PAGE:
Some patients who suffer an acute ischemic stroke — in which a blood clot or other obstruction blocks blood flow in the brain — can be treated with a drug called tissue plasminogen activator, or tPA, that dissolves the clot and restores blood flow.
However, the clot-busting drug can only be administered within four and a half hours of the onset of a stroke; when given beyond that window of time, the drug can cause bleeding in the brain.
According to the American Stroke Association, stroke is the third leading cause of death in the United States behind diseases of the heart and cancer. Approximately 795,000 Americans suffer a new or recurrent stroke each year.
"As many as a quarter of all stroke patients cannot be given tPA because they wake up with stroke symptoms or are unable to tell their doctor when their stroke began," said lead researcher Catherine Oppenheim, M.D., Ph.D., professor of radiology at Université Paris Descartes in France.
In the study, Dr. Oppenheim and her team of researchers reviewed data from consecutive patients with acute ischemic stroke treated at Sainte-Anne Hospital in Paris between May 2006 and October 2008. The time of stroke onset was well defined in all patients and each underwent MRI within 12 hours.
The 130 patients in the study included 77 men and 53 women (mean age 64.7). Of those, 63 patients underwent MRI within three hours of stroke onset and 67 were imaged between three and 12 hours after stroke onset.
The radiologists analyzed different types of MRI data on the patients, including fluid-attenuated inversion recovery (FLAIR), diffusion-weighted imaging (DWI) and apparent diffusion coefficient (ADC) ratios.
Using the MRI data alone, the radiologists were able to predict with greater than 90 percent accuracy which patients had experienced stroke symptoms for longer than three hours.
"When the time of stroke onset is unknown, MRI could help identify patients who are highly likely to be within the three-hour time window when tPA is proven effective and approved for use," Dr. Oppenheim said.
According to Dr. Oppenheim, using MRI to determine the duration of a stroke would change the way stroke is managed in the emergency setting.
"With the use of MRI, all stroke patients could be managed urgently, not just those patients with a known onset of symptoms," she said.
Dr. Oppenheim said clinical trials are the next step necessary to validate the use of MRI as a surrogate marker of stroke duration.
"MR Imaging Predicts Time from Symptom Onset in Acute Stroke Patients: Implications for Patients with Unknown Onset Time." Collaborating with Dr. Oppenheim were Mina Petkova, M.D., Sebastian Rodrigo, M.D., Ph.D., Catherine Lamy, M.D., Georges Oppenheim, Ph.D., Emmanuel Touzé, M.D., Ph.D., Jean-Louis Mas, M.D., and Jean-François Méder, M.D., Ph.D.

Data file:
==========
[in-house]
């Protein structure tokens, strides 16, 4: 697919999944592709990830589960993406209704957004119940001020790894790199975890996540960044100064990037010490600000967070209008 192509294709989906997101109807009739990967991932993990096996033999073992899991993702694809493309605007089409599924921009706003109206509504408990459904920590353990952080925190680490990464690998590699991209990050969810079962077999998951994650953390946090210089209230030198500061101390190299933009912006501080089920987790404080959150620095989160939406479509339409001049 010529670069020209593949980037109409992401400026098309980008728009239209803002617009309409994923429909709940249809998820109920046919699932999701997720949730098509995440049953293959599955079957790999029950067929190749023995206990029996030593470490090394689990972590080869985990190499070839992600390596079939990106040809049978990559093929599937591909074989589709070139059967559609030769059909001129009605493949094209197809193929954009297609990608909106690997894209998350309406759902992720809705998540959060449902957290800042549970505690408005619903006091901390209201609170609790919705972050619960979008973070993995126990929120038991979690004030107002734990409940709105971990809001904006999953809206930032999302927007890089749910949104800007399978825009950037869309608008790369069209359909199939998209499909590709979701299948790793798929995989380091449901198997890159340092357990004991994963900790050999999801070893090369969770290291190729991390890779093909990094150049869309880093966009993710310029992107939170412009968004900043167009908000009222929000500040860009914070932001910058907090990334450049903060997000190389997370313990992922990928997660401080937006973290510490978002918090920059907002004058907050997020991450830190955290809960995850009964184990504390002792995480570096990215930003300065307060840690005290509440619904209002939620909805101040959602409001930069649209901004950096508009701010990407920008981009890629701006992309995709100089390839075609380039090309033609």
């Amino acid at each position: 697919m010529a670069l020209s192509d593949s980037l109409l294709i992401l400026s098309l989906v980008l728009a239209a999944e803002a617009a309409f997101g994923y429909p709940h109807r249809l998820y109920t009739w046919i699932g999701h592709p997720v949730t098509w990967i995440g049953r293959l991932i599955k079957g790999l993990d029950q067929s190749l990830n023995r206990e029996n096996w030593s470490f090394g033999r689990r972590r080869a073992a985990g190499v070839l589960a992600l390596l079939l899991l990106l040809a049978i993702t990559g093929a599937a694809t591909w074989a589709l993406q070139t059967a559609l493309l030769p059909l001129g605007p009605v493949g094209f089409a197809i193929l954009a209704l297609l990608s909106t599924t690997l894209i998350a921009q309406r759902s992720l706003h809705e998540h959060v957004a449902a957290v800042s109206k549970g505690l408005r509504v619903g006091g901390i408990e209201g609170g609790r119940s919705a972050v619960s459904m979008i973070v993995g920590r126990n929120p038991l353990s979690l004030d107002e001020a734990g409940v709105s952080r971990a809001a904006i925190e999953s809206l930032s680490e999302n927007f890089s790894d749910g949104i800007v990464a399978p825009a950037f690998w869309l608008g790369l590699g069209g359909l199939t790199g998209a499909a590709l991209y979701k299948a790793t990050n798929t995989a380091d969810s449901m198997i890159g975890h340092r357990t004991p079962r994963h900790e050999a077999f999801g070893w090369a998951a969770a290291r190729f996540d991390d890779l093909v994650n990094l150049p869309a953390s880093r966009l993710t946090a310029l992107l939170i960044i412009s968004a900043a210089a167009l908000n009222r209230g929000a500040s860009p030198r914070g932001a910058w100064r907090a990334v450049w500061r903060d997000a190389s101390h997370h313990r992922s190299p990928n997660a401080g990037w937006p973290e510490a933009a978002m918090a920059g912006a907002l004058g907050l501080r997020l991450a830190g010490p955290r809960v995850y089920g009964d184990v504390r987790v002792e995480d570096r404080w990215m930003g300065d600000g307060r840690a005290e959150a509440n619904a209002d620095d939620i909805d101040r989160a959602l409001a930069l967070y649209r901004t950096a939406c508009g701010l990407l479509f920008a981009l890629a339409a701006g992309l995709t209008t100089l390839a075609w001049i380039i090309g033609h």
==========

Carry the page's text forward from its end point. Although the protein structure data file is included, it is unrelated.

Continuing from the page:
Radiology is edited by Herbert Y. Kressel, M.D., Harvard Medical School, Boston, Mass., and owned and published by the Radiological Society of North America, Inc. (http://radiology.rsna.org/)
RSNA is an association of more than 46,000 radiologists, radiation oncologists, medical physicists and related scientists committed to excellence in patient care through education and research. The Society is based in Oak Brook, Ill. (RSNA.org)
For patient-friendly information on MRI, visit RadiologyInfo.org.
Linda Brooks | EurekAlert!
True to type: From human biopsy to complex gut physiology on a chip
14.02.2018 | Wyss Institute for Biologically Inspired Engineering at Harvard
The Scanpy software processes huge amounts of single-cell data
12.02.2018 | Helmholtz Zentrum München - Deutsches Forschungszentrum für Gesundheit und Umwelt
Breakthrough provides a new concept of the design of molecular motors, sensors and electricity generators at nanoscale
Researchers from the Institute of Organic Chemistry and Biochemistry of the CAS (IOCB Prague), Institute of Physics of the CAS (IP CAS) and Palacký University...
For photographers and scientists, lenses are lifesavers. They reflect and refract light, making possible the imaging systems that drive discovery through the microscope and preserve history through cameras.
But today's glass-based lenses are bulky and resist miniaturization. Next-generation technologies, such as ultrathin cameras or tiny microscopes, require...
Scientists from the University of Zurich have succeeded for the first time in tracking individual stem cells and their neuronal progeny over months within the intact adult brain. This study sheds light on how new neurons are produced throughout life.
The generation of new nerve cells was once thought to taper off at the end of embryonic development. However, recent research has shown that the adult brain...
Theoretical physicists propose to use negative interference to control heat flow in quantum devices. Study published in Physical Review Letters
Quantum computer parts are sensitive and need to be cooled to very low temperatures. Their tiny size makes them particularly susceptible to a temperature...
Let’s say the armrest is broken in your vintage car. As things stand, you would need a lot of luck and persistence to find the right spare part. But in the world of Industrie 4.0 and production with batch sizes of one, you can simply scan the armrest and print it out. This is made possible by the first ever 3D scanner capable of working autonomously and in real time. The autonomous scanning system will be on display at the Hannover Messe Preview on February 6 and at the Hannover Messe proper from April 23 to 27, 2018 (Hall 6, Booth A30).
Part of the charm of vintage cars is that they stopped making them long ago, so it is special when you do see one out on the roads. If something breaks or...
15.02.2018 | Event News
13.02.2018 | Event News
12.02.2018 | Event News
16.02.2018 | Information Technology
16.02.2018 | Health and Medicine
16.02.2018 | Physics and Astronomy